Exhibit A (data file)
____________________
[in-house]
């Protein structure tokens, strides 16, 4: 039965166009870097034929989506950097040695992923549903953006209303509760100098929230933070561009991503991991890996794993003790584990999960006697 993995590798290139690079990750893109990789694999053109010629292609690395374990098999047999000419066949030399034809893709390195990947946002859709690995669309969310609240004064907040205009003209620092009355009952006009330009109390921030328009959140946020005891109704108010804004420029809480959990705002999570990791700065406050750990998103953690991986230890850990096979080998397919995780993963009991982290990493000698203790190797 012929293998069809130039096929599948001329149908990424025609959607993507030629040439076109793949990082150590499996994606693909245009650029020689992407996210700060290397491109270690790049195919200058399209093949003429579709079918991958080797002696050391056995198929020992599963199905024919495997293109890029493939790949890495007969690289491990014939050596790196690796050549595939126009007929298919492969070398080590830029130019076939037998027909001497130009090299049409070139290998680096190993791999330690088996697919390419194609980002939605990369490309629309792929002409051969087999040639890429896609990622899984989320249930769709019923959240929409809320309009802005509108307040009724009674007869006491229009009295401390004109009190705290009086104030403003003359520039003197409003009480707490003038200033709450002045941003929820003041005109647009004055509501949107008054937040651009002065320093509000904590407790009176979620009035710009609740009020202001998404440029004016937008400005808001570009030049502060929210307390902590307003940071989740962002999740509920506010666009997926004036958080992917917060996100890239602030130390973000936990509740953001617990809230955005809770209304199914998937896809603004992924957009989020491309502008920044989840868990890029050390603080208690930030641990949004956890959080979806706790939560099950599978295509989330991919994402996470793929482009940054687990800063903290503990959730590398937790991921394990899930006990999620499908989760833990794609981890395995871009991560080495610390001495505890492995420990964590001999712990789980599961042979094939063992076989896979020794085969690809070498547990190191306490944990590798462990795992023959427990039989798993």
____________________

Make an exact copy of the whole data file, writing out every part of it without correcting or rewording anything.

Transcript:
[in-house]
């Protein structure tokens, strides 16, 4: 039965166009870097034929989506950097040695992923549903953006209303509760100098929230933070561009991503991991890996794993003790584990999960006697 993995590798290139690079990750893109990789694999053109010629292609690395374990098999047999000419066949030399034809893709390195990947946002859709690995669309969310609240004064907040205009003209620092009355009952006009330009109390921030328009959140946020005891109704108010804004420029809480959990705002999570990791700065406050750990998103953690991986230890850990096979080998397919995780993963009991982290990493000698203790190797 012929293998069809130039096929599948001329149908990424025609959607993507030629040439076109793949990082150590499996994606693909245009650029020689992407996210700060290397491109270690790049195919200058399209093949003429579709079918991958080797002696050391056995198929020992599963199905024919495997293109890029493939790949890495007969690289491990014939050596790196690796050549595939126009007929298919492969070398080590830029130019076939037998027909001497130009090299049409070139290998680096190993791999330690088996697919390419194609980002939605990369490309629309792929002409051969087999040639890429896609990622899984989320249930769709019923959240929409809320309009802005509108307040009724009674007869006491229009009295401390004109009190705290009086104030403003003359520039003197409003009480707490003038200033709450002045941003929820003041005109647009004055509501949107008054937040651009002065320093509000904590407790009176979620009035710009609740009020202001998404440029004016937008400005808001570009030049502060929210307390902590307003940071989740962002999740509920506010666009997926004036958080992917917060996100890239602030130390973000936990509740953001617990809230955005809770209304199914998937896809603004992924957009989020491309502008920044989840868990890029050390603080208690930030641990949004956890959080979806706790939560099950599978295509989330991919994402996470793929482009940054687990800063903290503990959730590398937790991921394990899930006990999620499908989760833990794609981890395995871009991560080495610390001495505890492995420990964590001999712990789980599961042979094939063992076989896979020794085969690809070498547990190191306490944990590798462990795992023959427990039989798993």